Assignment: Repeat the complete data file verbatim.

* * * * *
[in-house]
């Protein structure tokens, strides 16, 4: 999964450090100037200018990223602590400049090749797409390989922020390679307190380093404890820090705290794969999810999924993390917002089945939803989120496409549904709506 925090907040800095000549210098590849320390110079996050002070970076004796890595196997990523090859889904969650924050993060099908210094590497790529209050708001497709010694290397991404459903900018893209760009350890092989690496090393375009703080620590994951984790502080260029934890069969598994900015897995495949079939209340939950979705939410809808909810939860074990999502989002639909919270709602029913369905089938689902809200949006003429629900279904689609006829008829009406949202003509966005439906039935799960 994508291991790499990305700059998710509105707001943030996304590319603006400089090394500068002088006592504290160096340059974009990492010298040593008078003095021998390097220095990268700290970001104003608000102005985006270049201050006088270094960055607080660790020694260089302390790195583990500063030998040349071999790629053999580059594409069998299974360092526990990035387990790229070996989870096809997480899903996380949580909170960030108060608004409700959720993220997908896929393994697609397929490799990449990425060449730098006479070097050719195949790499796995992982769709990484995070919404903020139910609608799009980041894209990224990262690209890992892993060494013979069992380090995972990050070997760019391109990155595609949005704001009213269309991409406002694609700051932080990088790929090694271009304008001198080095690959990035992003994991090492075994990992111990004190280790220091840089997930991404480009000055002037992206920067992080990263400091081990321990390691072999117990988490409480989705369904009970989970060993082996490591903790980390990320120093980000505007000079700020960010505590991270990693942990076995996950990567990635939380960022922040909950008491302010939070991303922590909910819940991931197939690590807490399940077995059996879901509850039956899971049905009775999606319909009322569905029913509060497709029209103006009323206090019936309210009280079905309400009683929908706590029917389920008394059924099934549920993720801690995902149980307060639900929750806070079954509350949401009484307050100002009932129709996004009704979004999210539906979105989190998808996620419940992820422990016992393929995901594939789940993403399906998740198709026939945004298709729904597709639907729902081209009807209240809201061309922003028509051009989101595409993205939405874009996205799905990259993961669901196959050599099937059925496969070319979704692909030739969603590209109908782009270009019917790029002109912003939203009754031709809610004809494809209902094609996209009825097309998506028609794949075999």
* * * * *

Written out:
[in-house]
């Protein structure tokens, strides 16, 4: 999964450090100037200018990223602590400049090749797409390989922020390679307190380093404890820090705290794969999810999924993390917002089945939803989120496409549904709506 925090907040800095000549210098590849320390110079996050002070970076004796890595196997990523090859889904969650924050993060099908210094590497790529209050708001497709010694290397991404459903900018893209760009350890092989690496090393375009703080620590994951984790502080260029934890069969598994900015897995495949079939209340939950979705939410809808909810939860074990999502989002639909919270709602029913369905089938689902809200949006003429629900279904689609006829008829009406949202003509966005439906039935799960 994508291991790499990305700059998710509105707001943030996304590319603006400089090394500068002088006592504290160096340059974009990492010298040593008078003095021998390097220095990268700290970001104003608000102005985006270049201050006088270094960055607080660790020694260089302390790195583990500063030998040349071999790629053999580059594409069998299974360092526990990035387990790229070996989870096809997480899903996380949580909170960030108060608004409700959720993220997908896929393994697609397929490799990449990425060449730098006479070097050719195949790499796995992982769709990484995070919404903020139910609608799009980041894209990224990262690209890992892993060494013979069992380090995972990050070997760019391109990155595609949005704001009213269309991409406002694609700051932080990088790929090694271009304008001198080095690959990035992003994991090492075994990992111990004190280790220091840089997930991404480009000055002037992206920067992080990263400091081990321990390691072999117990988490409480989705369904009970989970060993082996490591903790980390990320120093980000505007000079700020960010505590991270990693942990076995996950990567990635939380960022922040909950008491302010939070991303922590909910819940991931197939690590807490399940077995059996879901509850039956899971049905009775999606319909009322569905029913509060497709029209103006009323206090019936309210009280079905309400009683929908706590029917389920008394059924099934549920993720801690995902149980307060639900929750806070079954509350949401009484307050100002009932129709996004009704979004999210539906979105989190998808996620419940992820422990016992393929995901594939789940993403399906998740198709026939945004298709729904597709639907729902081209009807209240809201061309922003028509051009989101595409993205939405874009996205799905990259993961669901196959050599099937059925496969070319979704692909030739969603590209109908782009270009019917790029002109912003939203009754031709809610004809494809209902094609996209009825097309998506028609794949075999």